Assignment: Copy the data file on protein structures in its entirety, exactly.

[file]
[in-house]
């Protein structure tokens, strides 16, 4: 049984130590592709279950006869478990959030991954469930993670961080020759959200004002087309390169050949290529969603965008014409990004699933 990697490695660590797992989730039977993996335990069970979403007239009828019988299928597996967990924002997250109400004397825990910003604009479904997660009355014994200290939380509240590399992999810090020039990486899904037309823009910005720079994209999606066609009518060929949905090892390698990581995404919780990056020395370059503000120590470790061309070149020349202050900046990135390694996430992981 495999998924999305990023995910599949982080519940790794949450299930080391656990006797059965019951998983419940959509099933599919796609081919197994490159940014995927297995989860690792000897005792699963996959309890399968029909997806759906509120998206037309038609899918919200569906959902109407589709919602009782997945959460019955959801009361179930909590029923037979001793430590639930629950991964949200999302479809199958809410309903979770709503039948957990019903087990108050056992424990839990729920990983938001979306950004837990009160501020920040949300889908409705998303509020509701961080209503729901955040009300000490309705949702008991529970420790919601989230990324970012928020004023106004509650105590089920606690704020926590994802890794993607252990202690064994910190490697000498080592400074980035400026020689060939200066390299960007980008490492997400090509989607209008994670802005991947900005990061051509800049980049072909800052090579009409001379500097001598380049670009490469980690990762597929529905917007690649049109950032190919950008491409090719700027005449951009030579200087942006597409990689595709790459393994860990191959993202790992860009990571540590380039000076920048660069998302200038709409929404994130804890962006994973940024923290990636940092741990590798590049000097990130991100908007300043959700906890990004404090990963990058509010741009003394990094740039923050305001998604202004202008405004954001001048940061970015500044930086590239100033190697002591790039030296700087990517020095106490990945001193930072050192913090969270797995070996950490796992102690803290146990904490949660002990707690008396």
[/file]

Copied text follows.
[in-house]
């Protein structure tokens, strides 16, 4: 049984130590592709279950006869478990959030991954469930993670961080020759959200004002087309390169050949290529969603965008014409990004699933 990697490695660590797992989730039977993996335990069970979403007239009828019988299928597996967990924002997250109400004397825990910003604009479904997660009355014994200290939380509240590399992999810090020039990486899904037309823009910005720079994209999606066609009518060929949905090892390698990581995404919780990056020395370059503000120590470790061309070149020349202050900046990135390694996430992981 495999998924999305990023995910599949982080519940790794949450299930080391656990006797059965019951998983419940959509099933599919796609081919197994490159940014995927297995989860690792000897005792699963996959309890399968029909997806759906509120998206037309038609899918919200569906959902109407589709919602009782997945959460019955959801009361179930909590029923037979001793430590639930629950991964949200999302479809199958809410309903979770709503039948957990019903087990108050056992424990839990729920990983938001979306950004837990009160501020920040949300889908409705998303509020509701961080209503729901955040009300000490309705949702008991529970420790919601989230990324970012928020004023106004509650105590089920606690704020926590994802890794993607252990202690064994910190490697000498080592400074980035400026020689060939200066390299960007980008490492997400090509989607209008994670802005991947900005990061051509800049980049072909800052090579009409001379500097001598380049670009490469980690990762597929529905917007690649049109950032190919950008491409090719700027005449951009030579200087942006597409990689595709790459393994860990191959993202790992860009990571540590380039000076920048660069998302200038709409929404994130804890962006994973940024923290990636940092741990590798590049000097990130991100908007300043959700906890990004404090990963990058509010741009003394990094740039923050305001998604202004202008405004954001001048940061970015500044930086590239100033190697002591790039030296700087990517020095106490990945001193930072050192913090969270797995070996950490796992102690803290146990904490949660002990707690008396």